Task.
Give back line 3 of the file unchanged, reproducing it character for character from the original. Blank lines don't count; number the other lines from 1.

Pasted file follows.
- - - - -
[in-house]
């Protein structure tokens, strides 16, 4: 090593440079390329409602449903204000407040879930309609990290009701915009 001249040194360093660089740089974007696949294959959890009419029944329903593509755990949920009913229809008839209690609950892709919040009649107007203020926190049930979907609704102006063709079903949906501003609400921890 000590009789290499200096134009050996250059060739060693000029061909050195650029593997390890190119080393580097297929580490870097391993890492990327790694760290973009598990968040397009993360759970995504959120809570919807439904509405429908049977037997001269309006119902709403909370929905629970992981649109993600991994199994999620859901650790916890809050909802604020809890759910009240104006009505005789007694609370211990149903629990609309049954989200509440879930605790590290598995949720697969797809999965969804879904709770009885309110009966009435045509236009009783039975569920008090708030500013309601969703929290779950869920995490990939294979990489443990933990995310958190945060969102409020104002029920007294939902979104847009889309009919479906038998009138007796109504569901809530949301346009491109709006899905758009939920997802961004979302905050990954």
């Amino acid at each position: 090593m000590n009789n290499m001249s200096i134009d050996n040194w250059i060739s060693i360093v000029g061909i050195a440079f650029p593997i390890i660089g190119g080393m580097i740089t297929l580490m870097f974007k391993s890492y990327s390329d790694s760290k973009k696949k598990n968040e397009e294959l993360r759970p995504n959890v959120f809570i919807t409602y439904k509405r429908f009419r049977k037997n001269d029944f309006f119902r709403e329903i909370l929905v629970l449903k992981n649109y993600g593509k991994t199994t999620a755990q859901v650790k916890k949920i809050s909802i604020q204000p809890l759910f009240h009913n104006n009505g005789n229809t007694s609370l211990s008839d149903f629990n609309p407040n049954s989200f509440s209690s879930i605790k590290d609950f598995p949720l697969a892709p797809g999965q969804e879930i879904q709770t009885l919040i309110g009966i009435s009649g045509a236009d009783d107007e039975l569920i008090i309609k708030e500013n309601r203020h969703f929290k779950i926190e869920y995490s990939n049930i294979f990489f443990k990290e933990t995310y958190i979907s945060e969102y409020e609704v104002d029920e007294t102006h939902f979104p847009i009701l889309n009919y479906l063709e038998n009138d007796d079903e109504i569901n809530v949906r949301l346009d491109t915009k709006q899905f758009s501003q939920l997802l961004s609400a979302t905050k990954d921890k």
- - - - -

């Amino acid at each position: 090593m000590n009789n290499m001249s200096i134009d050996n040194w250059i060739s060693i360093v000029g061909i050195a440079f650029p593997i390890i660089g190119g080393m580097i740089t297929l580490m870097f974007k391993s890492y990327s390329d790694s760290k973009k696949k598990n968040e397009e294959l993360r759970p995504n959890v959120f809570i919807t409602y439904k509405r429908f009419r049977k037997n001269d029944f309006f119902r709403e329903i909370l929905v629970l449903k992981n649109y993600g593509k991994t199994t999620a755990q859901v650790k916890k949920i809050s909802i604020q204000p809890l759910f009240h009913n104006n009505g005789n229809t007694s609370l211990s008839d149903f629990n609309p407040n049954s989200f509440s209690s879930i605790k590290d609950f598995p949720l697969a892709p797809g999965q969804e879930i879904q709770t009885l919040i309110g009966i009435s009649g045509a236009d009783d107007e039975l569920i008090i309609k708030e500013n309601r203020h969703f929290k779950i926190e869920y995490s990939n049930i294979f990489f443990k990290e933990t995310y958190i979907s945060e969102y409020e609704v104002d029920e007294t102006h939902f979104p847009i009701l889309n009919y479906l063709e038998n009138d007796d079903e109504i569901n809530v949906r949301l346009d491109t915009k709006q899905f758009s501003q939920l997802l961004s609400a979302t905050k990954d921890k």